Work in Sports
Good things for Mets come from one funky hop
Updated: Wednesday October 25, 2000 7:54 AM
By John Donovan, CNNSI.com
NEW YORK -- The New York Mets have turned this thing around, bolted upright out of their sleeper car in this Subway Series with a stirring 4-2 win against the New York Yankees in a critical, pressure-filled, had-to-have-it Game 3 of the World Series.
And all it took to change sheer disaster to almost unchecked enthusiasm was a fortuitous bump in the infield. A grounder with some hop to it.
Some perfect timing.
"I knew that he was going to be diving for it," said Mets first baseman Todd Zeile of his eighth-inning dirt bunny that skipped past Yankee shortstop Derek Jeter. "I didn't know if he was going to get it or not."
The Mets, down 2-0 heading into Game 3 and wanting to avoid, at all costs, the black hole of a 3-0 deficit, were locked in a breathtaking struggle with the Yankees as the Mets readied to bat in the bottom of the eighth. Yankees starter Orlando "El Duque" Hernandez had stifled them, allowing two runs in seven innings. He started off the eighth by striking out Robin Ventura -- Hernandez's 12th strikeout of the evening.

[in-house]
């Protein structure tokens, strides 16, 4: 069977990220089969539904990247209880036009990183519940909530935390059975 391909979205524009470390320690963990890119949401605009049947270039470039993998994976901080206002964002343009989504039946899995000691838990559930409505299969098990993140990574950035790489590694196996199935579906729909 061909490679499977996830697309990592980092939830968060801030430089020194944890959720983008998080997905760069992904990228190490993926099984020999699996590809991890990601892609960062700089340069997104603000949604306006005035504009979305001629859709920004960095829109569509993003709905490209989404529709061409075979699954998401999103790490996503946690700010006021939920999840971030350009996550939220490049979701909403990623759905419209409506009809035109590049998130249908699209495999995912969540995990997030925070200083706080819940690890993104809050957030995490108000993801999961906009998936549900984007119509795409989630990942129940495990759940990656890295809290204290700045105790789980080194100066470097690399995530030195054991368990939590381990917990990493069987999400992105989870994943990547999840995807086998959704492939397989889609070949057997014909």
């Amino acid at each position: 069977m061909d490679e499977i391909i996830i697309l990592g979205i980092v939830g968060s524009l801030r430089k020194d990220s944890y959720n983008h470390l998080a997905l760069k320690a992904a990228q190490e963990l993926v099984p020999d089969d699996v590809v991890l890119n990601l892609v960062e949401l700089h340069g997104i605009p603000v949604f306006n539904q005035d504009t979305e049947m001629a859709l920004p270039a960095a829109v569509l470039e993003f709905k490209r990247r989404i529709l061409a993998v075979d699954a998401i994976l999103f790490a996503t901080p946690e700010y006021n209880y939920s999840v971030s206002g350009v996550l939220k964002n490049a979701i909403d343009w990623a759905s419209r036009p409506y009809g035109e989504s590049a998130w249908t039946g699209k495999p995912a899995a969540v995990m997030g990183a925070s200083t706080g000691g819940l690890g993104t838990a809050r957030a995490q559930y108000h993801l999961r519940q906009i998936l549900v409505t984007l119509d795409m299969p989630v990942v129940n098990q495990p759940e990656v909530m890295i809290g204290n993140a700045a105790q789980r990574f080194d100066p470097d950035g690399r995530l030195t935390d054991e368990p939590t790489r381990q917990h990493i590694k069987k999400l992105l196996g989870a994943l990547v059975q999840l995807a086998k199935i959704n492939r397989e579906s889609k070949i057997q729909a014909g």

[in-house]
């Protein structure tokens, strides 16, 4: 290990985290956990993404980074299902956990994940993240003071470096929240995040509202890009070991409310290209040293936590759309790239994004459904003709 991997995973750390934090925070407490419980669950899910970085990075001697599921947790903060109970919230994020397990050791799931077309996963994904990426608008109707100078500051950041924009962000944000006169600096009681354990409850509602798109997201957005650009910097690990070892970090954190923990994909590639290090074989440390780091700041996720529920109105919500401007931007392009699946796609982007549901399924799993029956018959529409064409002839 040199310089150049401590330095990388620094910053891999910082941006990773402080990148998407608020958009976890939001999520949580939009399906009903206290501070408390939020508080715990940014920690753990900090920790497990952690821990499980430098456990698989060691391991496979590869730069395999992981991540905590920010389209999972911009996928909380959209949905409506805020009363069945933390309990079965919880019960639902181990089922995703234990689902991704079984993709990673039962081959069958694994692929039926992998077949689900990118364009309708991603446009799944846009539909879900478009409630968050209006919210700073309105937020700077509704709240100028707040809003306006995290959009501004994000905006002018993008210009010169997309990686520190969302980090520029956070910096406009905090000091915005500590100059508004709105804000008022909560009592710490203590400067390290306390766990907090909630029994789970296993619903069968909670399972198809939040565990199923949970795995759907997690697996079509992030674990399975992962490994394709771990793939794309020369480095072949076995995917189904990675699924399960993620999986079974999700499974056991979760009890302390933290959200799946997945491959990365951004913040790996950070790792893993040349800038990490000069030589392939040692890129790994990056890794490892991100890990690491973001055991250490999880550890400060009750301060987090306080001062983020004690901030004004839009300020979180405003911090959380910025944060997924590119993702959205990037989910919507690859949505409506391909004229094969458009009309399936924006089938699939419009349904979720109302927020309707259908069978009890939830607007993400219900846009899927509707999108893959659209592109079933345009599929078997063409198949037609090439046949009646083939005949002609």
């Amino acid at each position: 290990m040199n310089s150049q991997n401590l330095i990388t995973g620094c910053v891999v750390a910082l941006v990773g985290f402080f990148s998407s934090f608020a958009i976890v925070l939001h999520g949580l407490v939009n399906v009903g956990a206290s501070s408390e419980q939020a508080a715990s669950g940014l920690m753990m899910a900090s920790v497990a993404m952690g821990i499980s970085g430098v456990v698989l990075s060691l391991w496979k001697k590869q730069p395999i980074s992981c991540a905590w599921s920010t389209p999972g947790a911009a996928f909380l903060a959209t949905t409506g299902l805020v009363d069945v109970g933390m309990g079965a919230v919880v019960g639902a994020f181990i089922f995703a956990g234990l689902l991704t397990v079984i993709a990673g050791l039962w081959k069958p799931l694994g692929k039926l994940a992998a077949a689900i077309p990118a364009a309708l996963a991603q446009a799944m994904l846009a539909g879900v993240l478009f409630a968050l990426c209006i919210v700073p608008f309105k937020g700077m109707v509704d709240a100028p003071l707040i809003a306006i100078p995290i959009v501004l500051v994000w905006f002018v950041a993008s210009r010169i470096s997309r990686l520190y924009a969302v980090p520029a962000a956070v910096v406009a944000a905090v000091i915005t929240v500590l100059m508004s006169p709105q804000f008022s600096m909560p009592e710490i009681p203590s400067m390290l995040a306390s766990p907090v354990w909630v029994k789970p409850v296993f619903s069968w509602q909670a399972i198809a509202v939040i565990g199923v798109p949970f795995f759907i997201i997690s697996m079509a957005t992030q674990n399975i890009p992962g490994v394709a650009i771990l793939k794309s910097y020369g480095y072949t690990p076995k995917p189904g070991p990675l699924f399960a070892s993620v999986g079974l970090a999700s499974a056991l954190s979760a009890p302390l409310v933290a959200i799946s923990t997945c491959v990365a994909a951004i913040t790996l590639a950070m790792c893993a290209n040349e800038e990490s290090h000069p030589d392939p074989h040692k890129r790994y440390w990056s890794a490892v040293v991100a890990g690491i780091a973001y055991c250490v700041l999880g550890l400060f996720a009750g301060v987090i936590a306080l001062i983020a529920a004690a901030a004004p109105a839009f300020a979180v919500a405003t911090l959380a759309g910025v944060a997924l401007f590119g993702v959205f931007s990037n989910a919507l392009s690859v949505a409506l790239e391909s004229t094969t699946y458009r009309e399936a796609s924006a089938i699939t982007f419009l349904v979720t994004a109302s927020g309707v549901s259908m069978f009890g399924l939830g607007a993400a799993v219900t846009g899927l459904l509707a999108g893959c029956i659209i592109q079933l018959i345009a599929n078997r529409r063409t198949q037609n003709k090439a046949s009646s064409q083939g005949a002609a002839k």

That's when Zeile stepped up. He had struck out looking his first two times up, then smashed an RBI double off Hernandez in the sixth, scoring Mike Piazza.
In the eighth, he worked the count to 3-2 against Hernandez, a pitcher who never had been beaten in the postseason.
"I was chasing pitches off the plate [the first two times up]," Zeile said. "I was trying not to, but he has such a good slider, it starts in the middle of the plate then moves off it. It's hard to lay off it."
Zeile managed to get a pitch over the plate on the 3-2 count and sent a ball screaming at Jeter. The All-Star shortstop took a dive, but the ball took a hop over his glove.
"When I was diving for it, I thought I had it," Jeter said.
Instead, it skittered into left-center field, the Mets had the winning run aboard and "El Duque" suddenly looked as if he might be beaten after all.
Mets left fielder Benny Agbayani proved it two pitches later when he doubled into the gap in left-center, scoring Zeile with the go-ahead run. Three batters later, pinch-hitter Bubba Trammell's sacrifice fly off Yankees reliever Mike Stanton provided the final run.
"As soon as that ball was hit," said Zeile of Agbayani's double, "in my mind, it was 'You have to score. When you get an opportunity like that ...'"
That was all the Mets needed in the cleanest, best-played game of this Subway Series. And now, with Game 4 scheduled for Wednesday night in Shea Stadium, the Mets are just a win away from tying the Series up.
And who knows how the ball will bounce from there?